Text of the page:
President Barack Obama asked tech industry executives on Friday for closer cooperation in defending against hackers after high-profile attacks against companies like Sony that exposed weaknesses in America's cyber defenses.
Continue Reading Below
Speaking at Stanford University, Obama told Silicon Valley executives they needed to share more information both with each other and with his administration.
"Government cannot do this alone. But the fact is that the private sector can't do it alone either because it's government that often has the latest information on new threats," he told a gathering of CEOs.
Obama has moved cybersecurity toward the top of his 2015 agenda after the recent breaches.
The Sony attack was particularly worrying for U.S. officials, who blamed North Korea for stealing data, debilitating computers and pressuring the studio to halt the release of a satirical film about leader Kim Jong-un.
"There's only one way to defend America from these cyber threats and that is through government and industry working together, sharing appropriate information as true partners," Obama said.
Continue Reading Below
He was to meet privately with a small group of business leaders in Silicon Valley to try to mend fences with tech companies still smarting over damage to their businesses when government surveillance practices were exposed by former National Security Agency contractor Edward Snowden.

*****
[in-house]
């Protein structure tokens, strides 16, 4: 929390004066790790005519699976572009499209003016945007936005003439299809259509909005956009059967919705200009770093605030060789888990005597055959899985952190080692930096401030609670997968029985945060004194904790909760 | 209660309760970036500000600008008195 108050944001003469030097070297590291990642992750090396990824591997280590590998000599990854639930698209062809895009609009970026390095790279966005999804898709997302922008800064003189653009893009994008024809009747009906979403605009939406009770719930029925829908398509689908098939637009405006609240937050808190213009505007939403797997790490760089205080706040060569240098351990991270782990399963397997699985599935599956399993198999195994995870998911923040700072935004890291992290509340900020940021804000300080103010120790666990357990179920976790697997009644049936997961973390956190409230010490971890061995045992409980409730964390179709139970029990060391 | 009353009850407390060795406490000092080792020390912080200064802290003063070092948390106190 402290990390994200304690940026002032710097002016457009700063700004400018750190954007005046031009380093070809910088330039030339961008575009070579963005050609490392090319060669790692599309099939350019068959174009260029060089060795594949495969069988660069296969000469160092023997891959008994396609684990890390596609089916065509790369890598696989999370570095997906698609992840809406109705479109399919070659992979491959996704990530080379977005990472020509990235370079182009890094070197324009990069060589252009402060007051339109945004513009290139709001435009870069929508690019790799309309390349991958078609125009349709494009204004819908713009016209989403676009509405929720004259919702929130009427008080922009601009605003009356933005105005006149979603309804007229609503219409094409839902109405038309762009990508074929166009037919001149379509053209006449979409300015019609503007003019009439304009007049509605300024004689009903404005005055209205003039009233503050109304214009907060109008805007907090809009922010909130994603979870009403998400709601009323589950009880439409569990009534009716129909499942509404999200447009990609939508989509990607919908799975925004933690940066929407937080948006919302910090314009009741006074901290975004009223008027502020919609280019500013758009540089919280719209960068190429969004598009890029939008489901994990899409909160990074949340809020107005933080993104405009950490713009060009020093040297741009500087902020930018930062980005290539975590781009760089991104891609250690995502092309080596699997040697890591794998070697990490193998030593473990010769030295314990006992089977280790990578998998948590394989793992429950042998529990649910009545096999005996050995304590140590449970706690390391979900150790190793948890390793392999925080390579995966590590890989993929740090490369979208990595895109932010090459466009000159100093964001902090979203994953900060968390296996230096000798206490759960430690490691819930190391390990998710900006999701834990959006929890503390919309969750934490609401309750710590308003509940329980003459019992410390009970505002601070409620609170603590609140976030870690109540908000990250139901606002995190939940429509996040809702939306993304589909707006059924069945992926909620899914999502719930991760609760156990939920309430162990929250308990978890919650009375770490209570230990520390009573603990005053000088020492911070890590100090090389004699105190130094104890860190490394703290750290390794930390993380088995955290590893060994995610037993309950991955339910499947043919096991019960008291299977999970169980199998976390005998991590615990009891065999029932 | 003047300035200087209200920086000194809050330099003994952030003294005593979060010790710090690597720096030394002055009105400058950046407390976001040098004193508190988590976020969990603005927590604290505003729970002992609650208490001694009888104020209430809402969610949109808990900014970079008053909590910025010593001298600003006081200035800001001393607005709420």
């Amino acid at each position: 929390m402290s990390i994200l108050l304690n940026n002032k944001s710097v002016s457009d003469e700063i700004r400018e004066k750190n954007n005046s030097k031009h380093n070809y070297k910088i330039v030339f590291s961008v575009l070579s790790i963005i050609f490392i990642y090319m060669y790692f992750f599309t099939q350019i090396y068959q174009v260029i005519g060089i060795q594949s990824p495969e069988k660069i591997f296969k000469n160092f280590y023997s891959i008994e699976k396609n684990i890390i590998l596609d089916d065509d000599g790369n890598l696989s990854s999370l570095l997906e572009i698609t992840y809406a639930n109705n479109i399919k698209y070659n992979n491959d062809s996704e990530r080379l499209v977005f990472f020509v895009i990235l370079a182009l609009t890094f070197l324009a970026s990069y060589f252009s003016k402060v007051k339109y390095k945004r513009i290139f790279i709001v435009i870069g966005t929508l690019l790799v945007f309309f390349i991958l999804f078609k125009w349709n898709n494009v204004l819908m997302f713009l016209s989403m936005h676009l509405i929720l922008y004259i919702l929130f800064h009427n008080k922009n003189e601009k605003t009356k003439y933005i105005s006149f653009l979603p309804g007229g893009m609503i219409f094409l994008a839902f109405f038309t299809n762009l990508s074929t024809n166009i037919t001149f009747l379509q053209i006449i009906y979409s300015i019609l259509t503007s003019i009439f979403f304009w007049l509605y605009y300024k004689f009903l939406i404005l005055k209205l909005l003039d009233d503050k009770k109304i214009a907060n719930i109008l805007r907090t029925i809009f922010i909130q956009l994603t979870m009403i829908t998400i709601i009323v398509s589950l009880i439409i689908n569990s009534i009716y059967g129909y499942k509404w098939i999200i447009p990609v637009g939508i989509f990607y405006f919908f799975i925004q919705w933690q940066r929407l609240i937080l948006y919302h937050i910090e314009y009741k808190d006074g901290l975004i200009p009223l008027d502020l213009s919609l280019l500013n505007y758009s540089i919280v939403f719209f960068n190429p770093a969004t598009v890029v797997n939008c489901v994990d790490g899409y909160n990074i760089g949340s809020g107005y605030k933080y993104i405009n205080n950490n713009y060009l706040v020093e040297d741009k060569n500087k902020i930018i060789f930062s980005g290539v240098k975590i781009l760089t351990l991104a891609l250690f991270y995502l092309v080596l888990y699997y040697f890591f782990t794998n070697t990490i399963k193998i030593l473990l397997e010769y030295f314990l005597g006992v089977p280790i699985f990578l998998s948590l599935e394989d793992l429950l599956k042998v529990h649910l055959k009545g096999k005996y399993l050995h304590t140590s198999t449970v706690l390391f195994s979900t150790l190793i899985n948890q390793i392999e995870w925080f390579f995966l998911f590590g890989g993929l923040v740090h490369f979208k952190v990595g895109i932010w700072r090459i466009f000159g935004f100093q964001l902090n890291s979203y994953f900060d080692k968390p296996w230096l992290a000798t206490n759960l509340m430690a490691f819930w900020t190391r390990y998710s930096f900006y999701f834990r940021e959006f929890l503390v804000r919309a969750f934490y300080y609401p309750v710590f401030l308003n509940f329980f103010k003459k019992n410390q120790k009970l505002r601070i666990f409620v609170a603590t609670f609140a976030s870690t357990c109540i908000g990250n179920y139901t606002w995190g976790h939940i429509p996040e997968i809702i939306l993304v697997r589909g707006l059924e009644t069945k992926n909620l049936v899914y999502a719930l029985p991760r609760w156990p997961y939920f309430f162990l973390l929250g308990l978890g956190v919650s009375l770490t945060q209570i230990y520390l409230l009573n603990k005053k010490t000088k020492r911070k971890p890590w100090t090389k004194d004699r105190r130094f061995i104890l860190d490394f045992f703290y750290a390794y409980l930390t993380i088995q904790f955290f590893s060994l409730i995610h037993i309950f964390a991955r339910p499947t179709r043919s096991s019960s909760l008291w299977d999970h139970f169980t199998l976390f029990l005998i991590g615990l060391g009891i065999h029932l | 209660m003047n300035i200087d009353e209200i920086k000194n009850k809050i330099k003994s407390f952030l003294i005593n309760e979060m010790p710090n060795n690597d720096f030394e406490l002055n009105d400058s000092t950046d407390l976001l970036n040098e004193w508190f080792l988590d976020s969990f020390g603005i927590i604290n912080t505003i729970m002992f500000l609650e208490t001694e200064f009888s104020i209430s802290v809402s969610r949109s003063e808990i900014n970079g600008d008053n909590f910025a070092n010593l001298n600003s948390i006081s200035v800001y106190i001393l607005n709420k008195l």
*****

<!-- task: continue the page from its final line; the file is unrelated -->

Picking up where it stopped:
Upset about the lack of reforms to surveillance programs, the CEOs of Google Inc, Facebook Inc and Yahoo Inc stayed away from Friday's conference.
But Apple Inc Chief Executive Tim Cook gave an address and other CEOs attended and spoke.
Obama signed an executive order aimed at encouraging companies to share more cyber threat data through "information sharing and analysis organizations" - hubs where companies share information with each other and with the Department of Homeland Security.
It is one step in a long effort to make companies as well as privacy and consumer advocates more comfortable with proposed legislation that would offer firms protection from being sued for handing over customer information to the government.
(By Jeff Mason; Additional reporting by Joseph Menn, Julia Edwards and Amanda Becker; writing by Alistair Bell; Editing by Christian Plumb)